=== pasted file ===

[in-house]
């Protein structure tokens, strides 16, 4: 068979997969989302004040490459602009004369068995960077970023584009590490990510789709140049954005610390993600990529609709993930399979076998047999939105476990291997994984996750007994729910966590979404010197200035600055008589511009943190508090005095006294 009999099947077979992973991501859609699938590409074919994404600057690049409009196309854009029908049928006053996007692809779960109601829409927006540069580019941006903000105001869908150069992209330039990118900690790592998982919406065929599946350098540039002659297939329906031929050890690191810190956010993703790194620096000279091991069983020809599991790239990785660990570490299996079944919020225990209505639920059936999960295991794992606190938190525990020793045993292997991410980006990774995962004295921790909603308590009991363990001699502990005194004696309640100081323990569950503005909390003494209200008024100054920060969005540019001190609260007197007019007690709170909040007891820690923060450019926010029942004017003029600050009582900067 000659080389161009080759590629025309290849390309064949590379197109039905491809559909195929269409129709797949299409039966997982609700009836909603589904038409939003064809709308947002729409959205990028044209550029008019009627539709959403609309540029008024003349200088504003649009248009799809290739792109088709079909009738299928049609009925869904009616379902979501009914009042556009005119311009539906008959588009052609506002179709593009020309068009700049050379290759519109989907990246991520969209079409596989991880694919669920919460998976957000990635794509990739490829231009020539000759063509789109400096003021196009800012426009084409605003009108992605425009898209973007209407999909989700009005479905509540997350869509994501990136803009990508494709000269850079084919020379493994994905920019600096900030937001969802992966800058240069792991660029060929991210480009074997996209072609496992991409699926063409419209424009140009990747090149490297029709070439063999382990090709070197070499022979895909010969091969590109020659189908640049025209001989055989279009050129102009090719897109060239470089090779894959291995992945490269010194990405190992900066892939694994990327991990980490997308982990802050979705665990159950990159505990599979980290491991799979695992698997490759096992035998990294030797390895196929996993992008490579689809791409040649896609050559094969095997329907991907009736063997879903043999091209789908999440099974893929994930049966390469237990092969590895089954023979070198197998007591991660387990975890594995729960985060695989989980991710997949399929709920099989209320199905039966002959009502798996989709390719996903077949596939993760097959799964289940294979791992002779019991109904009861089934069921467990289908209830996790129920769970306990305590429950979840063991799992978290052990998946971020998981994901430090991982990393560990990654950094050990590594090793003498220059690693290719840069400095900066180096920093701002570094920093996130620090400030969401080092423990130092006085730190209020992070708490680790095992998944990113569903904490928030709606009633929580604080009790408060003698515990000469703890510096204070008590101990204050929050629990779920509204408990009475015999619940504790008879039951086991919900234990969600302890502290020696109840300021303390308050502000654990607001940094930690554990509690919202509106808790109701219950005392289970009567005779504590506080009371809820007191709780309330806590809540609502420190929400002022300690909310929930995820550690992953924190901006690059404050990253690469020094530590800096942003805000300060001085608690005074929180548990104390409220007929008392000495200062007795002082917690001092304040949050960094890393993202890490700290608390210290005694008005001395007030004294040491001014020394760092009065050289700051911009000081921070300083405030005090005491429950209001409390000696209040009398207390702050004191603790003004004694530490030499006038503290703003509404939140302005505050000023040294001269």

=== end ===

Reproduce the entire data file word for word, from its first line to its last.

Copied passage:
[in-house]
């Protein structure tokens, strides 16, 4: 068979997969989302004040490459602009004369068995960077970023584009590490990510789709140049954005610390993600990529609709993930399979076998047999939105476990291997994984996750007994729910966590979404010197200035600055008589511009943190508090005095006294 009999099947077979992973991501859609699938590409074919994404600057690049409009196309854009029908049928006053996007692809779960109601829409927006540069580019941006903000105001869908150069992209330039990118900690790592998982919406065929599946350098540039002659297939329906031929050890690191810190956010993703790194620096000279091991069983020809599991790239990785660990570490299996079944919020225990209505639920059936999960295991794992606190938190525990020793045993292997991410980006990774995962004295921790909603308590009991363990001699502990005194004696309640100081323990569950503005909390003494209200008024100054920060969005540019001190609260007197007019007690709170909040007891820690923060450019926010029942004017003029600050009582900067 000659080389161009080759590629025309290849390309064949590379197109039905491809559909195929269409129709797949299409039966997982609700009836909603589904038409939003064809709308947002729409959205990028044209550029008019009627539709959403609309540029008024003349200088504003649009248009799809290739792109088709079909009738299928049609009925869904009616379902979501009914009042556009005119311009539906008959588009052609506002179709593009020309068009700049050379290759519109989907990246991520969209079409596989991880694919669920919460998976957000990635794509990739490829231009020539000759063509789109400096003021196009800012426009084409605003009108992605425009898209973007209407999909989700009005479905509540997350869509994501990136803009990508494709000269850079084919020379493994994905920019600096900030937001969802992966800058240069792991660029060929991210480009074997996209072609496992991409699926063409419209424009140009990747090149490297029709070439063999382990090709070197070499022979895909010969091969590109020659189908640049025209001989055989279009050129102009090719897109060239470089090779894959291995992945490269010194990405190992900066892939694994990327991990980490997308982990802050979705665990159950990159505990599979980290491991799979695992698997490759096992035998990294030797390895196929996993992008490579689809791409040649896609050559094969095997329907991907009736063997879903043999091209789908999440099974893929994930049966390469237990092969590895089954023979070198197998007591991660387990975890594995729960985060695989989980991710997949399929709920099989209320199905039966002959009502798996989709390719996903077949596939993760097959799964289940294979791992002779019991109904009861089934069921467990289908209830996790129920769970306990305590429950979840063991799992978290052990998946971020998981994901430090991982990393560990990654950094050990590594090793003498220059690693290719840069400095900066180096920093701002570094920093996130620090400030969401080092423990130092006085730190209020992070708490680790095992998944990113569903904490928030709606009633929580604080009790408060003698515990000469703890510096204070008590101990204050929050629990779920509204408990009475015999619940504790008879039951086991919900234990969600302890502290020696109840300021303390308050502000654990607001940094930690554990509690919202509106808790109701219950005392289970009567005779504590506080009371809820007191709780309330806590809540609502420190929400002022300690909310929930995820550690992953924190901006690059404050990253690469020094530590800096942003805000300060001085608690005074929180548990104390409220007929008392000495200062007795002082917690001092304040949050960094890393993202890490700290608390210290005694008005001395007030004294040491001014020394760092009065050289700051911009000081921070300083405030005090005491429950209001409390000696209040009398207390702050004191603790003004004694530490030499006038503290703003509404939140302005505050000023040294001269």